Classical computers double in power every two years (Moore's Law). That trend has lead to an explosion in computational power over the last half-century.
Quantum computers, however, may leapfrog that trend by centuries in just the next 20 years.
But it all hinges on solving one engineering challenge...
Since 1949, the power of digital computers has grown exponentially. The trajectory of this growth is known as "Moore's Law".
First proposed by Intel Co-Founder & CEO Gordon Moore in 1965, Moore noticed that the number of transistors on an integrated circuited seemed to double at regular intervals.
In 1975, Moore predicted that computational power would double every 2 years for the foreseeable future.
Moore's prediction has held accurate to present day. It is now is colloquially called a 'Law'.
Of course if something doubles at a regular interval, it's growth is exponential.
Typically, examples of exponential growth are shown on a Logarithmic-Scale like the scatter plot above. Logarithmic scale displays exponential growth as a straight line.
Several other aspects of computer technology follow Moore's Law/Exponential growth as well, including:
- Network connection speeds
- RAM & flash
As of 2021, this trend is likely to continue for at least a few more years.
Enter Quantum Computing...
Here is IBM's 53-Qubit Quantum Computer, the cutting edge of this powerful new technology.
These machines are expanding the universe of what's possible in computation. For certain specialized tasks, quantum computers are already 100 Trillion times faster than conventional super computers.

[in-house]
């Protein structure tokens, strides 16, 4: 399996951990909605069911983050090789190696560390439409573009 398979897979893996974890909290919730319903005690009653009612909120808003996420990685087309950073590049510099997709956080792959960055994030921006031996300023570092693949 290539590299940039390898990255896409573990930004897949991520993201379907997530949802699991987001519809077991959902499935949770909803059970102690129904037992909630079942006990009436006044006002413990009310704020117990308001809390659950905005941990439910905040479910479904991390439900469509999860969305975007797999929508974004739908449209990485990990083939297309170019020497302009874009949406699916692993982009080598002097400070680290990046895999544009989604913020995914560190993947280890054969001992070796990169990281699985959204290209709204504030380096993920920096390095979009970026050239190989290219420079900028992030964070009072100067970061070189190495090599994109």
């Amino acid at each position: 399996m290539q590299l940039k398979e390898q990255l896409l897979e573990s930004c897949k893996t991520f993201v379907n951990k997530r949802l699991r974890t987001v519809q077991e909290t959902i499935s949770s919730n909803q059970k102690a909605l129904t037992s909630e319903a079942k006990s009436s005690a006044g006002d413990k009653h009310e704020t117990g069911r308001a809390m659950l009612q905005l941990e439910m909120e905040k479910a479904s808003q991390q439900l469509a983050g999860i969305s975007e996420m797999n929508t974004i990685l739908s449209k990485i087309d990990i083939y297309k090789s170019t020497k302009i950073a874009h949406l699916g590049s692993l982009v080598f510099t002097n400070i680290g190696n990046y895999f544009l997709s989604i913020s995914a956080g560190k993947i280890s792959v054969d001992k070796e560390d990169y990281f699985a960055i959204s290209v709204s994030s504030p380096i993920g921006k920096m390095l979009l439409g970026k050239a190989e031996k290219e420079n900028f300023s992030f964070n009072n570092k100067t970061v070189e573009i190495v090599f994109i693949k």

To understand what makes quantum technologies so powerful, we must start with the basic units of information.
In traditional electronics, the fundamental unit of computation is the Bit. The bit is represented as either 0 or 1.
Any electronic component holding one of two possible states is said to store 1 bit of information. Examples include an electric current at either high or low voltage, or a gate which is either open or closed.
Bits are discrete and they are known.
The quantum counterpart to the bit, is called the Qubit (pronounced "Q - Bit").
Qubits have strange and wonderful properties. They can be both 0 and 1 at the same time, a property known as Quantum Superposition.
Crucially, qubits can enter into Entanglement with other qubits. For example if two qubits are both equal to 1 and their states are entangled, by flipping one qubit to 0 the other qubit flips as well.
This may not feel especially powerful, but the implications get more complex when logic gates are combined with entanglement & superposition...
(Don't worry if the next part loses you...)
Two qubits, which are both in a superposition of 0 and 1 and not entangled, pass through an AND gate acting on a third qubit. The three qubits are now entangled with the first two maintaining independent 25% probabilities of 00, 01, 10 and 11, while the third qubit is 1 when the two inputs are 11, but is 0 in the other three states...
What if we keep stacking these gates and entanglements until a useful algorithm is produced?
By starting with a superposition of all possible inputs, the algorithm calculates the entire search space of the problem in just one iteration!
(This is not easy to imagine... just trust me on the messy bits.)
Where do the special properties of quantum machines come from?
Most physicists and quantum computing experts tend toward a multiverse explanation of reality.
The circuit's qubit exists in an infinite number of almost identical worlds. The quantum computer allows the operator to reach across dimensions and manipulate qubits in infinite worlds, before observing the output.
That final act of observation actually collapses you the observer to one of the possible dimensions. Or more specifically, to a subset of the dimensions...